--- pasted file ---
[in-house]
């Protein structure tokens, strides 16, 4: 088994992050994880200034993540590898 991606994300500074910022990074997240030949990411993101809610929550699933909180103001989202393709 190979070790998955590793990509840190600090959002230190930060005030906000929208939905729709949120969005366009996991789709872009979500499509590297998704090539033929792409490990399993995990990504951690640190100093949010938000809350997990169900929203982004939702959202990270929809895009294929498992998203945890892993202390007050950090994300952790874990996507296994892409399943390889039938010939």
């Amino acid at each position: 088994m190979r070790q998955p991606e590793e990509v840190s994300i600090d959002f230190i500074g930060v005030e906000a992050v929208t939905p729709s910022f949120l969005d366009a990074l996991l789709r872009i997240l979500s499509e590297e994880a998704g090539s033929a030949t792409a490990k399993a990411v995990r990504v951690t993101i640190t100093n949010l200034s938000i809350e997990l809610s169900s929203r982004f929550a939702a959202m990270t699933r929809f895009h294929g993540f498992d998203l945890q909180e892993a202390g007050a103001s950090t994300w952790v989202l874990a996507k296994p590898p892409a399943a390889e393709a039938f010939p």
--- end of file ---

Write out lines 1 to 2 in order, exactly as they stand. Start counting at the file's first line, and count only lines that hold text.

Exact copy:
[in-house]
């Protein structure tokens, strides 16, 4: 088994992050994880200034993540590898 991606994300500074910022990074997240030949990411993101809610929550699933909180103001989202393709 190979070790998955590793990509840190600090959002230190930060005030906000929208939905729709949120969005366009996991789709872009979500499509590297998704090539033929792409490990399993995990990504951690640190100093949010938000809350997990169900929203982004939702959202990270929809895009294929498992998203945890892993202390007050950090994300952790874990996507296994892409399943390889039938010939």